European Court on Human Rights upholds some charities’ right to restrict services

The European Court of Human Rights has upheld the principle that some charities can restrict their services to certain groups of people without falling foul of equalities law.

A judgment from the court last week rejected an appeal from a homeless single mother who had argued that she and her four children had been discriminated against by a housing association set up to provide homes for the Orthodox Jewish community, of which she was not a member.

Agudas Israel Housing Association argued that the demand for its housing from the Orthodox Jewish community outstripped its supply of available properties, meaning that in practice all of its homes went to people from that group.

The appellant claimed she had suffered unlawful discrimination on the grounds of race or religion in contravention of the Equality Act 2010 because she had been identified as in priority need for housing by Hackney Council in London, but was not made an offer by AIHA, despite suitable accommodation being available.

Her claim had previously been dismissed at the divisional court, the Court of Appeal and the Supreme Court in the UK.

The case was taken to the ECHR last year.

It found that article 14 of the European Convention on Human Rights, which protects individuals’ rights to not be discriminated against, does not prohibit treating groups differently in order to correct “factual inequalities” between them.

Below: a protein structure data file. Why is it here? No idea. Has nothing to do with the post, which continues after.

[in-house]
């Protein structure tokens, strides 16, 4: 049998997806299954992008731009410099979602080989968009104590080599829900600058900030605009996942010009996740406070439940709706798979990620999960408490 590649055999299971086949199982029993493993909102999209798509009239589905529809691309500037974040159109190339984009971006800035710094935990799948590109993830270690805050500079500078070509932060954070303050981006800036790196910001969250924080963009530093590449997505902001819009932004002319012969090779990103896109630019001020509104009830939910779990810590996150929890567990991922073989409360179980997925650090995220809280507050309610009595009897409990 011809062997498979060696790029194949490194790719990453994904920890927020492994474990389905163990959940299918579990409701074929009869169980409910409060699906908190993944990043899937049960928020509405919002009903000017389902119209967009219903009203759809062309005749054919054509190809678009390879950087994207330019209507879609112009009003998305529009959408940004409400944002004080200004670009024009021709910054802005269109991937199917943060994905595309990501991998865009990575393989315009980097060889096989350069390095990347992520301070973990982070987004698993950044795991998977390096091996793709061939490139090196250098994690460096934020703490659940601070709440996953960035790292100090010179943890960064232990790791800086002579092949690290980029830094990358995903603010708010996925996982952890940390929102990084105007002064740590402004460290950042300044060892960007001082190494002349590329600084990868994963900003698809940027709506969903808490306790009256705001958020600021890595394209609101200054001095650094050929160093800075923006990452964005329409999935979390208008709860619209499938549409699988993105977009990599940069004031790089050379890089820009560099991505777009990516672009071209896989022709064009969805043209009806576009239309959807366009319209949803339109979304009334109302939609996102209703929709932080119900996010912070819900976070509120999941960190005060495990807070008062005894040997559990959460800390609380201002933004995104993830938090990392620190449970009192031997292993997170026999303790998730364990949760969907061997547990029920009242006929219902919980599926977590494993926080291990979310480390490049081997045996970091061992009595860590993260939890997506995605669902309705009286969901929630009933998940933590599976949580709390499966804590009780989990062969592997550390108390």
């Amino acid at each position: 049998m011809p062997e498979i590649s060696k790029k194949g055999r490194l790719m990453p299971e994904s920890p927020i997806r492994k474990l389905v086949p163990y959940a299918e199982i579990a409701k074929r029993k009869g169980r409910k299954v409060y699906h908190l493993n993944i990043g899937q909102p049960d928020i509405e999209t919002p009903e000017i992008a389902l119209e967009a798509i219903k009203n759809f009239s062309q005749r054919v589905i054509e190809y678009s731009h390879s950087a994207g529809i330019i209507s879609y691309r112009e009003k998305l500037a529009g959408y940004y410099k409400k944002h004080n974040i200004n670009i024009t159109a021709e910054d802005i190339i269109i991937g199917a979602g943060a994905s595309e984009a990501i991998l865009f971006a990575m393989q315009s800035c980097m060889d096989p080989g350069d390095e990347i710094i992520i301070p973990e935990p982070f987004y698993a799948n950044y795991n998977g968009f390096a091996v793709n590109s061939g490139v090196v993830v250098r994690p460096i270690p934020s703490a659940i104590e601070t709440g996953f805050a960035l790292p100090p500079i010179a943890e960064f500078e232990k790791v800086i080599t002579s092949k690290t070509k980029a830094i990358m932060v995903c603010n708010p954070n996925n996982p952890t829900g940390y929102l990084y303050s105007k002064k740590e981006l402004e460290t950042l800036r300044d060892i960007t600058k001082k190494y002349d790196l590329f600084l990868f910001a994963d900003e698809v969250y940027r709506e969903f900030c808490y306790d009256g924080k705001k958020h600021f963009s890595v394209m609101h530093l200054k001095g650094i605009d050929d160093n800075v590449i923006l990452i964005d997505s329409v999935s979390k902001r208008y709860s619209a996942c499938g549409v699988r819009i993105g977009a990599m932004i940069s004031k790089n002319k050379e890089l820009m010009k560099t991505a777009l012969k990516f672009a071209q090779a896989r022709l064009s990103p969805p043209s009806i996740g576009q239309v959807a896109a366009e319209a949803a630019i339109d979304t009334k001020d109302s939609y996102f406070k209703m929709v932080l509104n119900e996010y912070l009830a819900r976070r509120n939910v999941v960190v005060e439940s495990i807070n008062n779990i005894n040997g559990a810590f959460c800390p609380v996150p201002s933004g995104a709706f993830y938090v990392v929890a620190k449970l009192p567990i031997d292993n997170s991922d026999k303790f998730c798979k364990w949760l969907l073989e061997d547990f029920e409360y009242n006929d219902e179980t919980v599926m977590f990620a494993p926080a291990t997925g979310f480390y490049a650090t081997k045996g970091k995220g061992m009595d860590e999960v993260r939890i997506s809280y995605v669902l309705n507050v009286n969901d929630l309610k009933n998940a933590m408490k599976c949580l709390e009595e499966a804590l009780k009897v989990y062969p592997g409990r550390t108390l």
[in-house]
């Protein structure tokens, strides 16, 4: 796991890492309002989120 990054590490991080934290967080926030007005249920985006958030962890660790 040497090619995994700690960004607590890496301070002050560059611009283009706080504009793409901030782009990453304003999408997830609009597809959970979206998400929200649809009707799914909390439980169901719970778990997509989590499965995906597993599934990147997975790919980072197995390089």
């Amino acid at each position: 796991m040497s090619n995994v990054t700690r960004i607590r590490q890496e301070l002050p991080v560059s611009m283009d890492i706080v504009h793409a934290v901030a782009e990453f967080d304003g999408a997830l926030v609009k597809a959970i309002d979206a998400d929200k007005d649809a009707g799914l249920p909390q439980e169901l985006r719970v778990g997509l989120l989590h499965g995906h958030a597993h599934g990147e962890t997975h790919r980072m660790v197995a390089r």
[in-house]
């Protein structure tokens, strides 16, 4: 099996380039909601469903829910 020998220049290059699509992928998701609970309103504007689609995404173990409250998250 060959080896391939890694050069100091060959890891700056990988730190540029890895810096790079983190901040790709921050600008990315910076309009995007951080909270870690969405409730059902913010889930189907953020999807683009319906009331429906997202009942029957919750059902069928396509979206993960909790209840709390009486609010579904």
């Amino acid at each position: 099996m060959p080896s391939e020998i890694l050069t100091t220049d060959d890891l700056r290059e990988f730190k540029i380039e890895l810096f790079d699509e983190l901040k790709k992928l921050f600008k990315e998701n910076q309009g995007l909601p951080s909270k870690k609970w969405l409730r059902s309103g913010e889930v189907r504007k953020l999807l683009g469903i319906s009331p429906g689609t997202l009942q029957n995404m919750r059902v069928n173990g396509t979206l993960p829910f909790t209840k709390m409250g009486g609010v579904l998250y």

“Such a pressing need was clearly the case in respect of the Orthodox Jewish community owing to the significant hardship they faced in accessing housing in the private rental sector,” the court said.

The decision was made by a chamber of seven judges from countries including Austria, the UK, Romania and Armenia.

Chaya Spitz, chief executive of AIHA, said: “We welcome this decision by the European Court of Human Rights, which confirms that making targeted provision to meet the needs of minority groups is protected by the law.

“For 40 years, AIHA has successfully addressed the specific needs of the Orthodox Jewish community in the UK, giving families suitable and affordable housing.

“We are proud of the essential service that we provide and, through this case, to have established an important principle which affects many different communities across the UK.”

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